Mitchell’s laws: To survive, a monetarily non-sovereign government must have a positive balance of payments. Economic austerity causes civil disorder. Reduced money growth cannot increase economic growth. Those, who do not understand the differences between Monetary Sovereignty and monetary non-sovereignty, do not understand economics.

Continuing the discussion from the previous post, “Closing the gap between rich and poor: Eliminate all local taxes,” how about the elimination of all private banking?

What if the federal government took over all banking functions and eliminated private banks? What would be the advantages and disadvantages?

No bank ever would become insolvent. There would be no “runs” on banks by depositors. Savings would be 100% protected. Clearly, an advantage.

The lack of a profit motive would eliminate “credit default swaps” and other strange investment derivative beasts that helped lead to the Great Recession. Advantage.

The lack of a profit motive also would eliminate the temptation to lend to credit-poor borrowers. Advantage.

The absence of outrageous, multi-million dollar salaries would translate into less expensive banking services, plus services offered in “bank deserts,” where the poor are required to use expensive, neighborhood check-cashing services. Advantage.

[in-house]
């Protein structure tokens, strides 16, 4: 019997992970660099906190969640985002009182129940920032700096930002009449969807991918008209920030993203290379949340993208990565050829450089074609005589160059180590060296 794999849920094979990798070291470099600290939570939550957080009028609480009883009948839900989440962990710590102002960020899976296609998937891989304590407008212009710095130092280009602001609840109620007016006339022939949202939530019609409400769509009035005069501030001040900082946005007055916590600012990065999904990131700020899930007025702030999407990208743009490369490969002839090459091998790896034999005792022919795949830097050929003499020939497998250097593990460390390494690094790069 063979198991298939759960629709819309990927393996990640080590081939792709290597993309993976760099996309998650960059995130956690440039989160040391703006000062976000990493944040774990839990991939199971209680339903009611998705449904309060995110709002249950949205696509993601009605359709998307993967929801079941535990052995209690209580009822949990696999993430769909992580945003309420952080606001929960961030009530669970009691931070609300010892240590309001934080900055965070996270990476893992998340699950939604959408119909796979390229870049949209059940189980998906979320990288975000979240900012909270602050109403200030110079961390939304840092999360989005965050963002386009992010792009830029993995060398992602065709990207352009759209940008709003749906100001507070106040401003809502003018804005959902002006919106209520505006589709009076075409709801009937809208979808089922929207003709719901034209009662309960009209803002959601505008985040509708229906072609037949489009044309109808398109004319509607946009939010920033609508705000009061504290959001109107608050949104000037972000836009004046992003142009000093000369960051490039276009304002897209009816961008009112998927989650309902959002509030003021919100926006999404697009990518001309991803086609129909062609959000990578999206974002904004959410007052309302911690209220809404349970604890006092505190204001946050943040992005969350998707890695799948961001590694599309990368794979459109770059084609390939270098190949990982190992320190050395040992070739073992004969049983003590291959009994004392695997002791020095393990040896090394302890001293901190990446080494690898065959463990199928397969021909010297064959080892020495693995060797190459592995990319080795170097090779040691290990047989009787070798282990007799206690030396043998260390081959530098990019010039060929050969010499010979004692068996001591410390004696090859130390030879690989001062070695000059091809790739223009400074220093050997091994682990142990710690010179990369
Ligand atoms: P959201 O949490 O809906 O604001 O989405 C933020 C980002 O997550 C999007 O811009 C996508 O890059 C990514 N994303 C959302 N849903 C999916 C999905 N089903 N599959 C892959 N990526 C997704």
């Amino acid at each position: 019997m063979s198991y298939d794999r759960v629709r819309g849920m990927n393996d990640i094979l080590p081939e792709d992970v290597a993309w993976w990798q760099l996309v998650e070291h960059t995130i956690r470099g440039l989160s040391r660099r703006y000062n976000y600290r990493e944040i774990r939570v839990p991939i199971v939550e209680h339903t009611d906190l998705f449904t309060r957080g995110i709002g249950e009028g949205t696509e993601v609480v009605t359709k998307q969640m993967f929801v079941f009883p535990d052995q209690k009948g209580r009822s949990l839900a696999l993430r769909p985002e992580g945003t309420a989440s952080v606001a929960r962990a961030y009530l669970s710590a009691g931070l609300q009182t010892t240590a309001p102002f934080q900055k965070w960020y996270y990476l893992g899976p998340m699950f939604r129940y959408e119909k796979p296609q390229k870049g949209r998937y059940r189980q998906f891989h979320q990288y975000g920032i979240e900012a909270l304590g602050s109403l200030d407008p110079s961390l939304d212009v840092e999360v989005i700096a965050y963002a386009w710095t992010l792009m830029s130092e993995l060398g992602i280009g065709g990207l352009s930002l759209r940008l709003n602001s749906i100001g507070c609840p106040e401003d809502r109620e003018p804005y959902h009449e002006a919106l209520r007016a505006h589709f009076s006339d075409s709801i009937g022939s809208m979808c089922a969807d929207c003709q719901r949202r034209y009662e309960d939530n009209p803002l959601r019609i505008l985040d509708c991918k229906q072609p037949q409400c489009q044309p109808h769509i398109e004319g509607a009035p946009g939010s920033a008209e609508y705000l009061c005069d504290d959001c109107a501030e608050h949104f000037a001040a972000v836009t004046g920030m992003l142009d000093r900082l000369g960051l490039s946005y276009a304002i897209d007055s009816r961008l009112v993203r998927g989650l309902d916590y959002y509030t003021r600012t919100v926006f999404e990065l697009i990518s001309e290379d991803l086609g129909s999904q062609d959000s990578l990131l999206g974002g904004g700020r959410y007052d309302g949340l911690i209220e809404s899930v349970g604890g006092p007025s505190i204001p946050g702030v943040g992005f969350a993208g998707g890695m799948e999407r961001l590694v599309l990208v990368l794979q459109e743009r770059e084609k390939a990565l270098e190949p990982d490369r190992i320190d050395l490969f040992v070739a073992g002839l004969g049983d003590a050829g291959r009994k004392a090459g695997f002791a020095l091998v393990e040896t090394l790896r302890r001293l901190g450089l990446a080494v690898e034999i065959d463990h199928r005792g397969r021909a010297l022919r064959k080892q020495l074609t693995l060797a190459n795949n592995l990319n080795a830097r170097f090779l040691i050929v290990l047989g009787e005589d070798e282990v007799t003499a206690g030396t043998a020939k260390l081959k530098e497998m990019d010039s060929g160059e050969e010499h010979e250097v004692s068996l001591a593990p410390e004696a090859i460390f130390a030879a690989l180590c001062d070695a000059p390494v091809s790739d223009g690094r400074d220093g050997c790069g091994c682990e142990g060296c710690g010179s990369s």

There would be no need for reserves and for the massive bureaucracy needed to track reserves, nor for the massive compliance bureaucracies, nor for FDIC insurance. Advantage in efficiency.

No need for Fannie Mae or Freddie Mac. Advantage.

There would be no need for the Fed or for the likes of Greenspan and Bernanke. Advantage.

Bankers would hate the idea. Huge advantage.

Frankly, I’m having trouble thinking of disadvantages. O.K., I can think of one disadvantage. Government workers have the reputation of being without imagination or the willingness to take risks. Since lending always entails risk, and lending against new ideas involves even more risk, might federally owned banks choke off innovation or on the other hand, be subject to political pressure to grant bad loans?

I’m sure that would be the objection from those who believe the private sector can do no wrong and the government can do no right. But there are non-bank people in the private sector, known as “venture capitalists” who could provide investment capital.

Perhaps the question about socialized banking boils down to whether you feel banking should be considered just another profit-making business or a public service. Unless convinced otherwise, I suspect the negatives of privately-owned banks outweigh the positives.

What do you feel?

Rodger Malcolm Mitchell

No nation can tax itself into prosperity, nor grow without money growth. Monetary Sovereignty: Cutting federal deficits to grow the economy is like applying leeches to cure anemia. The key equation in economics: Federal Deficits – Net Imports = Net Private Savings